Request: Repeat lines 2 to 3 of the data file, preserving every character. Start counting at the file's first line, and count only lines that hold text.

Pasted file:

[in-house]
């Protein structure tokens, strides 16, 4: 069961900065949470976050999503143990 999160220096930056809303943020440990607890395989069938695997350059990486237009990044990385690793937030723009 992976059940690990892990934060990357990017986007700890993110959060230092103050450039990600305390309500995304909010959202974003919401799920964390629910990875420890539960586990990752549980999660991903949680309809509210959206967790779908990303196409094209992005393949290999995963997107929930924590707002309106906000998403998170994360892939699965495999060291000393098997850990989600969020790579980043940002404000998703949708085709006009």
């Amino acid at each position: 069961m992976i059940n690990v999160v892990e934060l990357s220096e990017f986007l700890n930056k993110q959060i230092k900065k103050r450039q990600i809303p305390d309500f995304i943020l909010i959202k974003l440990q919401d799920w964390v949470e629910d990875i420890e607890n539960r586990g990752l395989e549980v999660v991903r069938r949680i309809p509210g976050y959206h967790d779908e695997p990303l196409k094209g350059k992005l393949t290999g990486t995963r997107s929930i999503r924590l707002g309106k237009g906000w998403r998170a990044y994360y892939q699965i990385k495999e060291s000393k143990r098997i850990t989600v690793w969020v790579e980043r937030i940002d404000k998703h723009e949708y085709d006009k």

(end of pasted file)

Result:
């Protein structure tokens, strides 16, 4: 069961900065949470976050999503143990 999160220096930056809303943020440990607890395989069938695997350059990486237009990044990385690793937030723009 992976059940690990892990934060990357990017986007700890993110959060230092103050450039990600305390309500995304909010959202974003919401799920964390629910990875420890539960586990990752549980999660991903949680309809509210959206967790779908990303196409094209992005393949290999995963997107929930924590707002309106906000998403998170994360892939699965495999060291000393098997850990989600969020790579980043940002404000998703949708085709006009």
């Amino acid at each position: 069961m992976i059940n690990v999160v892990e934060l990357s220096e990017f986007l700890n930056k993110q959060i230092k900065k103050r450039q990600i809303p305390d309500f995304i943020l909010i959202k974003l440990q919401d799920w964390v949470e629910d990875i420890e607890n539960r586990g990752l395989e549980v999660v991903r069938r949680i309809p509210g976050y959206h967790d779908e695997p990303l196409k094209g350059k992005l393949t290999g990486t995963r997107s929930i999503r924590l707002g309106k237009g906000w998403r998170a990044y994360y892939q699965i990385k495999e060291s000393k143990r098997i850990t989600v690793w969020v790579e980043r937030i940002d404000k998703h723009e949708y085709d006009k």